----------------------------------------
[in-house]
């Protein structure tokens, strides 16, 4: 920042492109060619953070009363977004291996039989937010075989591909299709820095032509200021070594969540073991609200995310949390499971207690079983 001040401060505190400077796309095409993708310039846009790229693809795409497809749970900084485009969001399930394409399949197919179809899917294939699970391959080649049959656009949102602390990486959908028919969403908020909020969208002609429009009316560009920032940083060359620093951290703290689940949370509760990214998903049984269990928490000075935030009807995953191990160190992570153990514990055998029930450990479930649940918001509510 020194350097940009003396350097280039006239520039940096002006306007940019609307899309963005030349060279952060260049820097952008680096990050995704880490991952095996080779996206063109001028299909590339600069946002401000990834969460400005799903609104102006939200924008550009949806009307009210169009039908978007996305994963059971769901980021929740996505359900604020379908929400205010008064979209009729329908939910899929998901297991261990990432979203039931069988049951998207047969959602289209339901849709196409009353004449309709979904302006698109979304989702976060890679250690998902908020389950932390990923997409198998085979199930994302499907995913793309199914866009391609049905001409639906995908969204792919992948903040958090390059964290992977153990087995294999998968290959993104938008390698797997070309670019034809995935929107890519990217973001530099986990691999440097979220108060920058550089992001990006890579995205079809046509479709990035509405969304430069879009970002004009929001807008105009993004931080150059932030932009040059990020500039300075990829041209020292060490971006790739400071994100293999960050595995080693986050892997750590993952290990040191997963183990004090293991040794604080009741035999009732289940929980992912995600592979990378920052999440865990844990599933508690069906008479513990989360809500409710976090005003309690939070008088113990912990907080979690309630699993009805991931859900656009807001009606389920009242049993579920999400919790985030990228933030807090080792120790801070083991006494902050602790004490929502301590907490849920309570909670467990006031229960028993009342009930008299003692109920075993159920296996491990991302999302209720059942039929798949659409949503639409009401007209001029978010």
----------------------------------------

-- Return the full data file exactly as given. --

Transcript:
[in-house]
């Protein structure tokens, strides 16, 4: 920042492109060619953070009363977004291996039989937010075989591909299709820095032509200021070594969540073991609200995310949390499971207690079983 001040401060505190400077796309095409993708310039846009790229693809795409497809749970900084485009969001399930394409399949197919179809899917294939699970391959080649049959656009949102602390990486959908028919969403908020909020969208002609429009009316560009920032940083060359620093951290703290689940949370509760990214998903049984269990928490000075935030009807995953191990160190992570153990514990055998029930450990479930649940918001509510 020194350097940009003396350097280039006239520039940096002006306007940019609307899309963005030349060279952060260049820097952008680096990050995704880490991952095996080779996206063109001028299909590339600069946002401000990834969460400005799903609104102006939200924008550009949806009307009210169009039908978007996305994963059971769901980021929740996505359900604020379908929400205010008064979209009729329908939910899929998901297991261990990432979203039931069988049951998207047969959602289209339901849709196409009353004449309709979904302006698109979304989702976060890679250690998902908020389950932390990923997409198998085979199930994302499907995913793309199914866009391609049905001409639906995908969204792919992948903040958090390059964290992977153990087995294999998968290959993104938008390698797997070309670019034809995935929107890519990217973001530099986990691999440097979220108060920058550089992001990006890579995205079809046509479709990035509405969304430069879009970002004009929001807008105009993004931080150059932030932009040059990020500039300075990829041209020292060490971006790739400071994100293999960050595995080693986050892997750590993952290990040191997963183990004090293991040794604080009741035999009732289940929980992912995600592979990378920052999440865990844990599933508690069906008479513990989360809500409710976090005003309690939070008088113990912990907080979690309630699993009805991931859900656009807001009606389920009242049993579920999400919790985030990228933030807090080792120790801070083991006494902050602790004490929502301590907490849920309570909670467990006031229960028993009342009930008299003692109920075993159920296996491990991302999302209720059942039929798949659409949503639409009401007209001029978010």